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The cod is a relatively large and stout bodied fish with a large head and long chin barbel. It has three dorsal fins and two anal fins which are all rounded in outline. The colour can vary from greenish-grey with orange-brown or grey mottling. It has a conspicuous white lateral line. Adult fish can grow to approximately 1.7m although most are less than 1.2m. The large head, stout body, mottled coloration and distinctive white lateral line distinguish the cod from other members of the cod family.
Atlantic cod range from the north and eastern coast of North America, around the southern tip of Greenland across the north Atlantic to the waters around Iceland, the Faroes, the North Sea and the Barents Sea. It is found all around the British coast, reaching south to the Bay of Biscay.
Atlantic cod are marine benthopelagic fish, living near the bottom and in the open ocean (Riede 2004). Cod also inhabit brackish waters. Cod can be found in a wide range of habitats within the ocean, from the shoreline down to the continental shelf. They can be found at depths of 500 to 600 meters in coastal waters and are also numerous in open ocean waters. These fish are located in a temperate climate with a range in temperature from 0 to 20 degrees Celsius. Geographically the majority of the population lies within a latitude of 80 to 35 degrees north (Frimodt 1995).
Atlantic cod was listed as a vulnerable species in 1996. In the early 1990’s many cod populations collapsed in areas where commercial fishing was intense. The collapse is attributed to overfishing, and specifically to the commercial fishing of older/larger cod which resulted in a smaller population of fertile females and the harvesting of young fish before they have had a chance to mature and reproduce. The prosperity that fishermen enjoyed prior to the collapse lured many into the commercial fisheries and as a result the cod population was negatively affected.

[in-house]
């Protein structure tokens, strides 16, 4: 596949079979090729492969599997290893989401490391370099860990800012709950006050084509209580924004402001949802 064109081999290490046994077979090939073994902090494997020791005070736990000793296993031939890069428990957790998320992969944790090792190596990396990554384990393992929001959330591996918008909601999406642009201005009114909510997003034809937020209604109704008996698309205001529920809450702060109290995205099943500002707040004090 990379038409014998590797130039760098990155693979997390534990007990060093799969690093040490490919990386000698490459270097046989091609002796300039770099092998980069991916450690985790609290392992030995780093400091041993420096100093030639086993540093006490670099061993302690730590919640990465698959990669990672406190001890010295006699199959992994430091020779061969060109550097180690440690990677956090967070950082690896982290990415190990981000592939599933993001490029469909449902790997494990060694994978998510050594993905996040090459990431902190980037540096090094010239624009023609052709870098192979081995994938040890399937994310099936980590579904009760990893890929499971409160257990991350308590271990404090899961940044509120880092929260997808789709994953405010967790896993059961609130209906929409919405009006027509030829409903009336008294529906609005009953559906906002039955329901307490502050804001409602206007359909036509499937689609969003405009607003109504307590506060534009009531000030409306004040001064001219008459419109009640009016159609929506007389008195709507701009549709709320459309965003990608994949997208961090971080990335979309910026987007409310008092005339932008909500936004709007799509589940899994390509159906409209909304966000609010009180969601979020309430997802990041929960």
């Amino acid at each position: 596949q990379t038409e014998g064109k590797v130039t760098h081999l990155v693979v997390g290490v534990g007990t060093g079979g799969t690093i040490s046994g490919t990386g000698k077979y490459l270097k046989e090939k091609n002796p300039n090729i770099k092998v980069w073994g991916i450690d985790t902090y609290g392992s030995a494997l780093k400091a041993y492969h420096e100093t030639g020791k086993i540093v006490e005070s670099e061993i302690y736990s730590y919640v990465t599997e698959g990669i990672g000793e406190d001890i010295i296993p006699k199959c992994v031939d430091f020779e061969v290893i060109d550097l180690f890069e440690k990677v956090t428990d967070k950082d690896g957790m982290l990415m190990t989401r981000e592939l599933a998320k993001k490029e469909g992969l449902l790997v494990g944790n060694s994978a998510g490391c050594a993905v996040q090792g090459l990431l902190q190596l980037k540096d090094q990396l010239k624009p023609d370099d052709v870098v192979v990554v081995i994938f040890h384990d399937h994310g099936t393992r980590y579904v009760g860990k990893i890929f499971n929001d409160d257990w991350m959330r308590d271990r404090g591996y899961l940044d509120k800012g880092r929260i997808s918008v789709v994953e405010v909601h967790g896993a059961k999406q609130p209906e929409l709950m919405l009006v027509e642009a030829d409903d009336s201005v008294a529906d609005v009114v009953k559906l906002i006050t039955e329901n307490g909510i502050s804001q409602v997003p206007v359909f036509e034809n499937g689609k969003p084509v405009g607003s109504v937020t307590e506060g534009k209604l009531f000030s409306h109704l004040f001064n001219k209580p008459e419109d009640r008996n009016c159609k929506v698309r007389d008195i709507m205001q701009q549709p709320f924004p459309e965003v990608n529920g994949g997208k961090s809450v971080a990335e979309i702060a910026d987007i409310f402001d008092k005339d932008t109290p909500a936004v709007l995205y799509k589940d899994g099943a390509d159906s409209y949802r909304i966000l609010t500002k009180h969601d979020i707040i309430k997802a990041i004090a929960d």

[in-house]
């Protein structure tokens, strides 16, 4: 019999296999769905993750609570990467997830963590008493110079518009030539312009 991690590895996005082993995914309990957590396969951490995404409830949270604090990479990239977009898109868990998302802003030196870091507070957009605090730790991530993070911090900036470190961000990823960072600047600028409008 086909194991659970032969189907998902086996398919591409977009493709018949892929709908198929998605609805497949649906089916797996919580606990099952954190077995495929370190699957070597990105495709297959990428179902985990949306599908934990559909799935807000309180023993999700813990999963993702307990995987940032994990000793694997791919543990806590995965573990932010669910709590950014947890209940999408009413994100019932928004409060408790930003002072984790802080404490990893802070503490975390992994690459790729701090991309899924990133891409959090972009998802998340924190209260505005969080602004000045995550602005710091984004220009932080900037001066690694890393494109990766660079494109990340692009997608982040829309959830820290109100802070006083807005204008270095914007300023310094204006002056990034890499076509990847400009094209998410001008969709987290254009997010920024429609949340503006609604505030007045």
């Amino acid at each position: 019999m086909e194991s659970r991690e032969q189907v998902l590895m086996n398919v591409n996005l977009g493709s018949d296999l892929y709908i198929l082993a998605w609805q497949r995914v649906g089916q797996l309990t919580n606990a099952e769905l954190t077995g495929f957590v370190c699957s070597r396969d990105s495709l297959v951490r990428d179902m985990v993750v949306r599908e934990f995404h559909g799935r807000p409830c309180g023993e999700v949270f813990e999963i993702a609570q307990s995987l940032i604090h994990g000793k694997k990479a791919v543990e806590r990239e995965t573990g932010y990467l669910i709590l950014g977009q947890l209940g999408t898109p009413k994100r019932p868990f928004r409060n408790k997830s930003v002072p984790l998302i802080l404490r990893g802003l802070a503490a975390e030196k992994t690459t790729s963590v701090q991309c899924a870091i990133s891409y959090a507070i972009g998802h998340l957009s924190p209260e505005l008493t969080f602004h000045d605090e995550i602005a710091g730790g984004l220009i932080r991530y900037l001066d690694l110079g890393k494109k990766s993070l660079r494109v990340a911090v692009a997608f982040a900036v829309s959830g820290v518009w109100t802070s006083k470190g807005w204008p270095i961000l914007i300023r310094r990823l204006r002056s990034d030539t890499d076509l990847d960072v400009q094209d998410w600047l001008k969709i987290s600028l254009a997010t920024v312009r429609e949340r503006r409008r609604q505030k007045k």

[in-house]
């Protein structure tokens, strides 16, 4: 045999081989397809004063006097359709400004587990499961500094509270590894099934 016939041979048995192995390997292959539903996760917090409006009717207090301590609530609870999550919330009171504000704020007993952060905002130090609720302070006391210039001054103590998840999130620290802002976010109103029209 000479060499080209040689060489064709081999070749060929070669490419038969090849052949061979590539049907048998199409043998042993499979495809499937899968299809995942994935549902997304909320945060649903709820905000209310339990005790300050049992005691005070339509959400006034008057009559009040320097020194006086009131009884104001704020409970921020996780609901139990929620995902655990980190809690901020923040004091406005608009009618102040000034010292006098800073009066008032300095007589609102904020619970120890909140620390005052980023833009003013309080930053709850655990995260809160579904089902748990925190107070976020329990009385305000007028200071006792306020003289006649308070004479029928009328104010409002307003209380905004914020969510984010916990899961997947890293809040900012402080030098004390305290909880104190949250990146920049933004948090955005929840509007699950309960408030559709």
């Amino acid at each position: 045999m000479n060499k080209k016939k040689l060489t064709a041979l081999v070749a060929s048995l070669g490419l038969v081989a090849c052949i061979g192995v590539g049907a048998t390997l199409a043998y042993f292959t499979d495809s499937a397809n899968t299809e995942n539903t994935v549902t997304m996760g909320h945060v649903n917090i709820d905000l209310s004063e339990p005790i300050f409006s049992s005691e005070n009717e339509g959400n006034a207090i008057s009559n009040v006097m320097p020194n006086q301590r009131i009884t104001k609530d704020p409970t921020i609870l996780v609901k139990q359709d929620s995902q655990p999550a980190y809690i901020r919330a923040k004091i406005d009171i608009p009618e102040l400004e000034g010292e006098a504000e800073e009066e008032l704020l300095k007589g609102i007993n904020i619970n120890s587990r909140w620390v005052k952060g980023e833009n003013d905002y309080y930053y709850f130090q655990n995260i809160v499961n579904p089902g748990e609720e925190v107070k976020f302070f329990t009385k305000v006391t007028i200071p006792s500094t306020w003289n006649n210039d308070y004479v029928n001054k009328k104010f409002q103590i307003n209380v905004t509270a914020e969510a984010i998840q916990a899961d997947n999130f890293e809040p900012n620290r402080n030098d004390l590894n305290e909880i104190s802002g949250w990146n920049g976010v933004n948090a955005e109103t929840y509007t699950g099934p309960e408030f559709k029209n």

Some efforts have been made to help certain cod populations rebound. Moratoriums and fishing regulations were placed in regions of Canada but were unsuccessful in maintaining or increasing population size. The main deterrent in properly managing cod stocks relates to the geographic range which the cod occupy. Cod are found throughout the waters of the Atlantic, and since these are international waters it makes it difficult for any one region to impose certain regulations. Research shows that populations can easily fall below the “Safe Biological Limits,” which represent the number of fish needed to maintain a proper population. Biologists argue that regulation alone will not be enough to keep the cod population at a sustainable level, but it is a start. Suggestions such as no-catch zones in areas of spawning and along migration routes may be helpful if enacted. As cod stocks move towards critically low levels, it is apparent that serious conservation efforts must be put into place to prevent the devastation of this important fish species.
The Atlantic cod is a fish in crisis. The fish stocks in the Irish Sea have fallen drastically within the last few years. Recent figures compiled and published by the European Environment Agency (EEA) warn that the risk of a collapse of the fish stock in the North Sea is high, and that populations are now outside safe biological limits. The spawning stock biomass (the breeding population of the fish) hit an historic low figure during 2001, and during February and April that year, much of the North Sea was closed to fishing fleets as part of an emergency plan to protect young cod. It is also thought that the spawning stock biomass for the North Sea has been below the 'biomass precautionary approach reference point' - the critical level for sustaining the population - for almost two decades, and this warning also applies to waters adjacent to the North Sea. Throughout its range, the harvesting of young fish before they have been able to reproduce successfully is a serious threat to Atlantic cod.
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